New User Special Price Expires in

Let's log you in.

Sign in with Facebook


Don't have a StudySoup account? Create one here!


Create a StudySoup account

Be part of our community, it's free to join!

Sign up with Facebook


Create your account
By creating an account you agree to StudySoup's terms and conditions and privacy policy

Already have a StudySoup account? Login here

Forensic Psych Week 3 Class Notes

by: Rebecca Sumrow

Forensic Psych Week 3 Class Notes PSY BEH 161C

Rebecca Sumrow
GPA 3.9

Preview These Notes for FREE

Get a free preview of these Notes, just enter your email below.

Unlock Preview
Unlock Preview

Preview these materials now for free

Why put in your email? Get access to more of this material and other relevant free materials for your school

View Preview

About this Document

This week cover the DMS in relation to Defining & Diagnosing Mental Disorders.
Class Notes
Forensic Psychology, DSM, dsm 5, DSM-5, ICD, diagnosing, mental, disorders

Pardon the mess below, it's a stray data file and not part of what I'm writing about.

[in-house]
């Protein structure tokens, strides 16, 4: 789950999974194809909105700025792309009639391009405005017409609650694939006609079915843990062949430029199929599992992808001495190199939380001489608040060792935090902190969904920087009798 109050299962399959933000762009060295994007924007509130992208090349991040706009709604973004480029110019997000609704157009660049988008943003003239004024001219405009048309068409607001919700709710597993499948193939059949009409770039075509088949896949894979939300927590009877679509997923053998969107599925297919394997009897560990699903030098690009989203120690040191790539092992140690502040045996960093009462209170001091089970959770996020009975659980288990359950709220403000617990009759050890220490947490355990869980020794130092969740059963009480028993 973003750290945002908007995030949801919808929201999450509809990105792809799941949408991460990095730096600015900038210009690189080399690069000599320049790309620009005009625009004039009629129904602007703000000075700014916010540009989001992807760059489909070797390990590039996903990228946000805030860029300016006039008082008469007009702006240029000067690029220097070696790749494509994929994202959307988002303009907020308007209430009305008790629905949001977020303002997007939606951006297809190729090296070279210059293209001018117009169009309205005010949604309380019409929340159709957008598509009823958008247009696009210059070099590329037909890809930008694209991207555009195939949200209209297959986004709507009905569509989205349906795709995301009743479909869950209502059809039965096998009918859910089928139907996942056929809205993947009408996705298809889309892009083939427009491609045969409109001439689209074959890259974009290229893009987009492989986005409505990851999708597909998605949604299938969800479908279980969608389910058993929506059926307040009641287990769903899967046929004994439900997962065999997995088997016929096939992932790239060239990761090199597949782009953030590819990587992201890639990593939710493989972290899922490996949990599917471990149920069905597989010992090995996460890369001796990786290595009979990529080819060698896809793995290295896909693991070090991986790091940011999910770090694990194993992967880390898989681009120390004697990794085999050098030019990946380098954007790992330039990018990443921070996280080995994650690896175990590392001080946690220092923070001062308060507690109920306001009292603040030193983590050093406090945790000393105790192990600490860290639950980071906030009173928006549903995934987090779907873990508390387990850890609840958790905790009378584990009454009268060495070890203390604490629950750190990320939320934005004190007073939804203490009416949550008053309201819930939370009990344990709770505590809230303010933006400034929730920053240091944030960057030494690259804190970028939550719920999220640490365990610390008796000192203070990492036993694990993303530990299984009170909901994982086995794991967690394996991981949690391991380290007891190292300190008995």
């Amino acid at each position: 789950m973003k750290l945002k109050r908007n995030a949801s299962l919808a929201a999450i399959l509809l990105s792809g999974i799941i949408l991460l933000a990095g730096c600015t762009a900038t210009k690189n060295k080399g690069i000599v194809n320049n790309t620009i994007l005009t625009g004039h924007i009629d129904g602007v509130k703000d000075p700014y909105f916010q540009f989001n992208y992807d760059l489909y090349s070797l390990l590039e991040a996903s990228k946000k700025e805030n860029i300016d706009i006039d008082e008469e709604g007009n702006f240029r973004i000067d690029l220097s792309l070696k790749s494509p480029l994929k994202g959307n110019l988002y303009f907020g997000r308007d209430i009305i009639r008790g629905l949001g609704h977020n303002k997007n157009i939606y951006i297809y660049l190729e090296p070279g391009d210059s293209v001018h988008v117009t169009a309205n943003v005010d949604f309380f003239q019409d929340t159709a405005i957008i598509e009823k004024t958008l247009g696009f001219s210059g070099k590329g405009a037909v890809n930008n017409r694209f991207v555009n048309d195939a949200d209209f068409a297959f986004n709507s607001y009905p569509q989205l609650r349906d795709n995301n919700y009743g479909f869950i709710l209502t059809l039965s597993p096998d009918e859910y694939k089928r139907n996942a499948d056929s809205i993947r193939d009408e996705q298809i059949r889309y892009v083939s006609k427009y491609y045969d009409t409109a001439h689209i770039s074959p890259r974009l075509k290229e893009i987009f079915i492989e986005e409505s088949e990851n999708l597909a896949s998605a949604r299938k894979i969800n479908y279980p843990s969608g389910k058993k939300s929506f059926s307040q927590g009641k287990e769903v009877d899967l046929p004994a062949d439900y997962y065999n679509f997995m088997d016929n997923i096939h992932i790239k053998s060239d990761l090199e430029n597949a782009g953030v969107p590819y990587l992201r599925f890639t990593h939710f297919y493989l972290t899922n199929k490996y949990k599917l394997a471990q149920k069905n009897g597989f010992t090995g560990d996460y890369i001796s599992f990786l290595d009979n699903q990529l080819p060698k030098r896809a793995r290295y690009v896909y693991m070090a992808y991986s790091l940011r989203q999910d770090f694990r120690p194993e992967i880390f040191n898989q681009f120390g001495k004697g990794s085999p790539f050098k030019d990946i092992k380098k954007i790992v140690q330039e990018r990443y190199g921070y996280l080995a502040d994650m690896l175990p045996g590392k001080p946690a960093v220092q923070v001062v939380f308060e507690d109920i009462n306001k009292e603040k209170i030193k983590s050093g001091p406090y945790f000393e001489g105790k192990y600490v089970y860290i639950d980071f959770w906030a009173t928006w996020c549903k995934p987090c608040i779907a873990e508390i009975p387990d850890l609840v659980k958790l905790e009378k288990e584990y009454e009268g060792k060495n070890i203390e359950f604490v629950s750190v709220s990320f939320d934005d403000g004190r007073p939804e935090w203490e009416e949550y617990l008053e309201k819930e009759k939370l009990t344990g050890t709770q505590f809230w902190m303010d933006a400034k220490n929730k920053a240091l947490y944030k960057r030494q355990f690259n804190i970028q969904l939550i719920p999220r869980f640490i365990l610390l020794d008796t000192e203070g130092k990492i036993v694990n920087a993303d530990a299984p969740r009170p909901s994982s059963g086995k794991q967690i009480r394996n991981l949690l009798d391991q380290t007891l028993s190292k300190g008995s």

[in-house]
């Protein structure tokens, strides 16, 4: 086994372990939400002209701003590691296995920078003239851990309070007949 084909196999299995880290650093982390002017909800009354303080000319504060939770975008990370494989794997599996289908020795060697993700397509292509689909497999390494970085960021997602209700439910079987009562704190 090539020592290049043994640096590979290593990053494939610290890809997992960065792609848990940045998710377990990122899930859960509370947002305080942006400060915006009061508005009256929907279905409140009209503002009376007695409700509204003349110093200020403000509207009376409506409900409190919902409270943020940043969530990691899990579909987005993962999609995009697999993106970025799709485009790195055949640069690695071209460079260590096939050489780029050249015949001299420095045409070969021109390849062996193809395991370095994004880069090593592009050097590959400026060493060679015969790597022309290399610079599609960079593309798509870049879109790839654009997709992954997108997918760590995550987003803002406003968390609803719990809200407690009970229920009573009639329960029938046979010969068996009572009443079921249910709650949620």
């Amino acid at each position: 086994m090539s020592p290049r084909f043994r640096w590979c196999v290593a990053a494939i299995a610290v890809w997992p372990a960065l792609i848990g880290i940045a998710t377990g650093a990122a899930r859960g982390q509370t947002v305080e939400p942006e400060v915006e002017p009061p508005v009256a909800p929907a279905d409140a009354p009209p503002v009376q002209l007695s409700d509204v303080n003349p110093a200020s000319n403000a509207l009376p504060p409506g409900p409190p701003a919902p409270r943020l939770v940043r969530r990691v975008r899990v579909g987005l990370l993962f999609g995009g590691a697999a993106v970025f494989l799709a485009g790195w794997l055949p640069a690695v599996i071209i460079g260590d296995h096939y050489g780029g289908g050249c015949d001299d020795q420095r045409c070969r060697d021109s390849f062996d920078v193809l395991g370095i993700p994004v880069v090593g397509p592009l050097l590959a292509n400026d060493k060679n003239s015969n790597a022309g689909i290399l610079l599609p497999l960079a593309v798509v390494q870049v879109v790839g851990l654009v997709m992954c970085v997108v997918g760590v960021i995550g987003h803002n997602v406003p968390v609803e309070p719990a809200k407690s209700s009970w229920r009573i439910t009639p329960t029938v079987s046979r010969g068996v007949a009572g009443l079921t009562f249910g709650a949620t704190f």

25 ?





Popular in Psychology And Social Behavior

This 5 page Class Notes was uploaded by Rebecca Sumrow on Sunday October 16, 2016. The Class Notes belongs to PSY BEH 161C at University of California - Irvine taught by N. SCURICH in Fall 2016. Since its upload, it has received 3 views. For similar materials see FORENSIC PSYCHOLOGY in Psychology And Social Behavior at University of California - Irvine.

Similar to PSY BEH 161C at UCI

Popular in Psychology And Social Behavior


Reviews for Forensic Psych Week 3 Class Notes


Report this Material


What is Karma?


Karma is the currency of StudySoup.

You can buy or earn more Karma at anytime and redeem it for class notes, study guides, flashcards, and more!

Date Created: 10/16/16